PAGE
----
THE CLIMATE KELPIE BLOG: What’s predicted in August?
The Indian Ocean Dipole (IOD) has finally hit the negative threshold and is forecast to remain negative throughout spring. A negative IOD greatly increases the chances of ‘Above Average’ rainfall across southern and eastern Australia.
In terms of the El Niño–Southern Oscillation (ENSO), this climate driver remains neutral however ocean temperatures in the tropical Pacific Ocean are cooling with some models hinting at a La Niña forming later in the year. Whether this unfolds, only time will tell but regardless, this cooling is favourable for increasing the chances of ‘Above Average’ rainfall in eastern and northern parts of Australia.
Our shorter-term climate driver, the Southern Annular Mode (SAM) is currently neutral and thus having little influence on our climate now. Likewise, the Madden-Julian Oscillation (MJO) is also not having an influence on Australia’s climate at the moment.
The overall outlook for August to October is for rainfall to be ‘Above Average’ for much of Australia, however western parts of Western Australia are likely to be ‘Below Average’. In terms of temperatures, minimums are likely to be ‘Above Average’ across much of Australia except for south west Western Australia where ‘Below Average’ minimums are likely. Maximum temperatures are forecast to be ‘Above Average’ for northern Australia, much of Victoria and Tasmania and ‘Below Average’ maximums are likely for southern parts of mainland Australia.
In July, rainfall was ‘Above Average’ for much of the east coast of Australia, north west Tasmania, south east South Australia and south west Western Australia (Fig. 1). There were however areas that missed out on rain in July, notably eastern Tasmania, Gippsland in Victoria, the south east coastline of New South Wales and parts of central Australia (Fig. 1).
Over the last three months south west Western Australia and parts of south east Australia have received ‘Above Average’ rainfall with the rest of the country recording ‘Average’ rainfall conditions. However, south west Tasmania, the northern coastline of New South Wales, parts of central Australia as well as the northern coastline of Australia have all experienced ‘Below Average’ rainfall over the last three months (Fig. 2).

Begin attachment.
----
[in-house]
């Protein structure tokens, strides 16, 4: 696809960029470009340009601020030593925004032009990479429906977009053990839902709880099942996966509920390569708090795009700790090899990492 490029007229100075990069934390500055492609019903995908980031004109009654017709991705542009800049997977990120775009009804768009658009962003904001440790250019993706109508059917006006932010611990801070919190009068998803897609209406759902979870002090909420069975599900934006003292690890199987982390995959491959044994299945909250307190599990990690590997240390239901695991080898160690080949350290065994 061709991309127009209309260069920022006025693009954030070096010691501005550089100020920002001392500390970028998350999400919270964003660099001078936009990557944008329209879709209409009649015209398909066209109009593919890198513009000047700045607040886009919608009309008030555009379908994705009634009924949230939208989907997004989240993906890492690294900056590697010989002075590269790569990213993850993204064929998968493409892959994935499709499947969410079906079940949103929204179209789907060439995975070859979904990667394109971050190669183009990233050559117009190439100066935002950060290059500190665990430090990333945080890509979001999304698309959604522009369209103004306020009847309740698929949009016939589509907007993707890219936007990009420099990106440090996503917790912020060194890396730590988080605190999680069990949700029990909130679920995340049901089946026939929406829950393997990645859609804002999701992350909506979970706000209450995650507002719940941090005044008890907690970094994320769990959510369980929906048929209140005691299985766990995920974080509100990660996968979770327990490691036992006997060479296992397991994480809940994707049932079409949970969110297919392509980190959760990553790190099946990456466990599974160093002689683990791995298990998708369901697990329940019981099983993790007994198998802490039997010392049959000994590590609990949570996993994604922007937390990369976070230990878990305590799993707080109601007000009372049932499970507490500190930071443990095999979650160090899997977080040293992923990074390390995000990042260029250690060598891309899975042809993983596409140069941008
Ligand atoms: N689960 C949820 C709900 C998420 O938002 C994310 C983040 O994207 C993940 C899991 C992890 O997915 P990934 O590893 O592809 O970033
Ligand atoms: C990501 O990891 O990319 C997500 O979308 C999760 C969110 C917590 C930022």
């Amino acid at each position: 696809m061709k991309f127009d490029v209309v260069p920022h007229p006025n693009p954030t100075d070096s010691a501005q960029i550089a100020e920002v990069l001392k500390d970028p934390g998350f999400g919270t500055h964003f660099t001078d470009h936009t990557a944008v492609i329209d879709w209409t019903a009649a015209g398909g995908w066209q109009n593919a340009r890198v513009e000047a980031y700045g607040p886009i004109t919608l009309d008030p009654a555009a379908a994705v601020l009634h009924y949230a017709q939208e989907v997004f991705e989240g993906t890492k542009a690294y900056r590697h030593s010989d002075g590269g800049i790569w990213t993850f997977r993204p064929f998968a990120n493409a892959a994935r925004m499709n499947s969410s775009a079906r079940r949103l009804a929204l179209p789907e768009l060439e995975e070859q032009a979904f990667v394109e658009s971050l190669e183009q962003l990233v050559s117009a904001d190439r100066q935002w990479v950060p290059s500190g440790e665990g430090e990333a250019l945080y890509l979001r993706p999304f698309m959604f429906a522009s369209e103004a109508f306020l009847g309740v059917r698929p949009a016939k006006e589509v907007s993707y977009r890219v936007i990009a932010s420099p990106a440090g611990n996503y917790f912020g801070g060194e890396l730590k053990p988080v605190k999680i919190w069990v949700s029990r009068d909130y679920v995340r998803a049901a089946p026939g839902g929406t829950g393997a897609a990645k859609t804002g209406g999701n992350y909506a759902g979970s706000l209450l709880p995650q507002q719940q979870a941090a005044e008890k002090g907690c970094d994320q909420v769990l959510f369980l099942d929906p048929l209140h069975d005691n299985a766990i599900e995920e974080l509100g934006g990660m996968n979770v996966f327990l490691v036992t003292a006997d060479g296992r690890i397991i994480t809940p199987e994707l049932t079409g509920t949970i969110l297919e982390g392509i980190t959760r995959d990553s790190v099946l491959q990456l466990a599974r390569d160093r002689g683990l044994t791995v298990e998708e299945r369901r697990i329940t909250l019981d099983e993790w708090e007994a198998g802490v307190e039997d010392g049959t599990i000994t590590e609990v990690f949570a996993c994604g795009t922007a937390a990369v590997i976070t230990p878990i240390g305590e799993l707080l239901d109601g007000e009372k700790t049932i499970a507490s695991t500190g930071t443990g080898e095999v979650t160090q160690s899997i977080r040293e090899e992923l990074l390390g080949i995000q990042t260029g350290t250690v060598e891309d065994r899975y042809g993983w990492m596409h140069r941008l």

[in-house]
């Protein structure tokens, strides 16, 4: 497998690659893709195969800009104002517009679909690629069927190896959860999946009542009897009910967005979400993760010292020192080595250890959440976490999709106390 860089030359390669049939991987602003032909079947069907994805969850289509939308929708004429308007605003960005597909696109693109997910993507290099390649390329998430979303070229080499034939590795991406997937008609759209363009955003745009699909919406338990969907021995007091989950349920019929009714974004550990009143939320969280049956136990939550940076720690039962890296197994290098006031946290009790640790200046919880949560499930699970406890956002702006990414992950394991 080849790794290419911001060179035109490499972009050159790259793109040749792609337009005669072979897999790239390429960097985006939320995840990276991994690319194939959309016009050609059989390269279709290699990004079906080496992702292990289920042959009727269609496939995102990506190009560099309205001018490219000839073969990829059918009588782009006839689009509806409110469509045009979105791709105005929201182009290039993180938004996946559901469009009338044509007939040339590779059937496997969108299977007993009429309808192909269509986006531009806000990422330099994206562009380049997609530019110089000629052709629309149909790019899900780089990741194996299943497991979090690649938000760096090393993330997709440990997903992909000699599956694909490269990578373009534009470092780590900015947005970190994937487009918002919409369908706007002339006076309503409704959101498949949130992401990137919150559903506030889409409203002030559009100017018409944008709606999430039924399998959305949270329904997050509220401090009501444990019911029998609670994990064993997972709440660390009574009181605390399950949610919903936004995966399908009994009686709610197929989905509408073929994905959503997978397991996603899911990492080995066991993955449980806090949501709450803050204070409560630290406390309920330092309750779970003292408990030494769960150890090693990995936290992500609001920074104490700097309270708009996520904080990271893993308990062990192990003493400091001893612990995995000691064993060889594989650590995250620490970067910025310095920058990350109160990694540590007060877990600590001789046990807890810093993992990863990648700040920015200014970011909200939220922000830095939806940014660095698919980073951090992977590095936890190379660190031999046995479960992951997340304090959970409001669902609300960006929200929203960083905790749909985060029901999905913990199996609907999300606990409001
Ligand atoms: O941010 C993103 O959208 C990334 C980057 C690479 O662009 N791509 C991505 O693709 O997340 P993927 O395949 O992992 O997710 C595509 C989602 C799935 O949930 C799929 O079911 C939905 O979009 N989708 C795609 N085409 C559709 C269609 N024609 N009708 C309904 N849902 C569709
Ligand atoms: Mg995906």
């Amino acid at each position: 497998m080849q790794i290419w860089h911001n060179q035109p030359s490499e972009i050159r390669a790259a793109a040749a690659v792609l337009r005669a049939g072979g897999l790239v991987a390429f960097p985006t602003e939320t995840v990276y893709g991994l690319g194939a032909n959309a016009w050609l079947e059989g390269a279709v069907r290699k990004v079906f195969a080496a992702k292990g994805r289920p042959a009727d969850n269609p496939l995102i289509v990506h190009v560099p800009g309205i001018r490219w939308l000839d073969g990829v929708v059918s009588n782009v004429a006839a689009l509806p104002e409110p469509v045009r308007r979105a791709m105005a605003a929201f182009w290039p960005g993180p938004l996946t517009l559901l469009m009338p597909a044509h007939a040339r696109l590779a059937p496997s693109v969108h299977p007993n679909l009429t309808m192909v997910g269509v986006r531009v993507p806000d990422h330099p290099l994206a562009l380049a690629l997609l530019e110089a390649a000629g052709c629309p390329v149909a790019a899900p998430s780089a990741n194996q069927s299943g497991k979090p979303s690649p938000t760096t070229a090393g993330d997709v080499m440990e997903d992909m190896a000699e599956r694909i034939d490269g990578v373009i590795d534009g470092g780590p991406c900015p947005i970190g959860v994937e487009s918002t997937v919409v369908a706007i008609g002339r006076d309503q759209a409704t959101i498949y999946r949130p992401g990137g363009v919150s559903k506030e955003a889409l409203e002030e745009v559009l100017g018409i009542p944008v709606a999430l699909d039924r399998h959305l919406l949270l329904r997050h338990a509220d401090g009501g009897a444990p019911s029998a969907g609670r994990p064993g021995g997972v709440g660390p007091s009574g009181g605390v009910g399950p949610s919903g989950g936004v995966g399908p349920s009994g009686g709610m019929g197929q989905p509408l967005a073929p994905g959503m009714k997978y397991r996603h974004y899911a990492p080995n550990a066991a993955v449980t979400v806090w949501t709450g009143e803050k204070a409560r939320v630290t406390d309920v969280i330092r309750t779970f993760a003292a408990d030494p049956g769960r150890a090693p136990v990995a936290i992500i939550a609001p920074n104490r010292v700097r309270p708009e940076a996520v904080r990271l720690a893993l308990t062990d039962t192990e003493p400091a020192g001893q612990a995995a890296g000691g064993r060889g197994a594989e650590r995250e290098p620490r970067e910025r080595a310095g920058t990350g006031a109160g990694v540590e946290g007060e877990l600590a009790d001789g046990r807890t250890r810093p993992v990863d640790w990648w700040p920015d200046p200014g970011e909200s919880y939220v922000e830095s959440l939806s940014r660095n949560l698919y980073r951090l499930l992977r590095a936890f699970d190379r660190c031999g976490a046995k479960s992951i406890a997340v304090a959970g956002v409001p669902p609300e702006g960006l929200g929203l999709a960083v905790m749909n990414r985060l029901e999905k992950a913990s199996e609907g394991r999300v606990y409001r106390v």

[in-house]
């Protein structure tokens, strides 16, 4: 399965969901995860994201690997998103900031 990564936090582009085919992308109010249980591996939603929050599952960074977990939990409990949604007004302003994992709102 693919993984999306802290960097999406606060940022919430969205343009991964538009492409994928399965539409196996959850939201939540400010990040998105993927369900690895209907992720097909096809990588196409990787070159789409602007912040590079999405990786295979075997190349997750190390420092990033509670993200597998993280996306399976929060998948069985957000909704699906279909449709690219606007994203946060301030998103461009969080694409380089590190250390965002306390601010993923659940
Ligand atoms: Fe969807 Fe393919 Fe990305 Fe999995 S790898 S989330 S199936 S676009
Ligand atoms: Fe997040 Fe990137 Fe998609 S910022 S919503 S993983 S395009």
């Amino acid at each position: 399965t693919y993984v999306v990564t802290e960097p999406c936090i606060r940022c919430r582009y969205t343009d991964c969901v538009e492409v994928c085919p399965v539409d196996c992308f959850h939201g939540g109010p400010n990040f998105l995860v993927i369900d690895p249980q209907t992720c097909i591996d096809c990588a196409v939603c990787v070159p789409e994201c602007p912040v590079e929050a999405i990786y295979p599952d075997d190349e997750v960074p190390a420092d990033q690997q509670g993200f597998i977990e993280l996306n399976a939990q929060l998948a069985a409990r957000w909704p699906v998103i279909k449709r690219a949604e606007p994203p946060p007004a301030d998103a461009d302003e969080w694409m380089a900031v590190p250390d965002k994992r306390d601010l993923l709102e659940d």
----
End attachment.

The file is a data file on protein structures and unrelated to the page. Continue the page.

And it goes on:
The BoM’s ACCESS model predicts that rainfall in August is likely to be ‘Above Average’ for much of Australia, except for western parts of Western Australia which are likely to be ‘Below Average’, as well as northern Queensland and coastal areas in southern Australia, which have equal chances of ‘Above’ or ‘Below Average’ rainfall (Fig. 3).
For the three-month forecast, August to October, the rainfall forecast again resembles the outlook for August with much of the eastern two-thirds of Australia likely to receive ‘Above Average’ rainfall (Fig. 3). At this time of year accuracy for the three-month forecast is moderate to high for most of Australia except for small parts of Western Australia, south east New South Wales and East Gippsland in Victoria (Fig. 3).
Maximum temperatures in July were ‘Above Average’ for much of northern and central Australia as well as Tasmania and the coastlines of Victoria and New South Wales (Fig. 4). The remaining parts of the country were ‘Average’ except for a very small pocket in south east Queensland which was ‘Below Average’ (Fig. 4). Minimum temperatures were mainly ‘Above Average’ across much of Australia with a few of areas in the Northern Territory and a pocket in northern New South Wales and northern Western Australia which were ‘Below Average’ (Fig. 5).
The BoM’s ACCESS model forecast predicts that over the next three months maximum temperatures are likely to be ‘Above Average’ for northern Australia as well as all of Tasmania and parts of Victoria and New South Wales (Fig. 6). For a large area stretching from Western Australia, to New South Wales and up into southern Queensland there is an increased chance of ‘Below Average’ maximum temperatures (Fig. 6).
For minimum temperatures, much of Australia is likely to be ‘Above Average’ for the next three months, except for south west Western Australia where they are likely to be ‘Below Average’ (Fig. 7).
At this time of year accuracy for the three-month maximum temperature forecast is moderate to high for much of Australia, except for a small pocket in the Northern Territory where accuracy is low (Fig. 6). For minimum temperatures, accuracy is high for much of Australia excluding south west Western Australia and the Eyre Peninsula in South Australia where accuracy is low (Fig. 7).
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The Bureau of Meteorology releases regular outlook videos, covering all this information. Watch the most recent video below.
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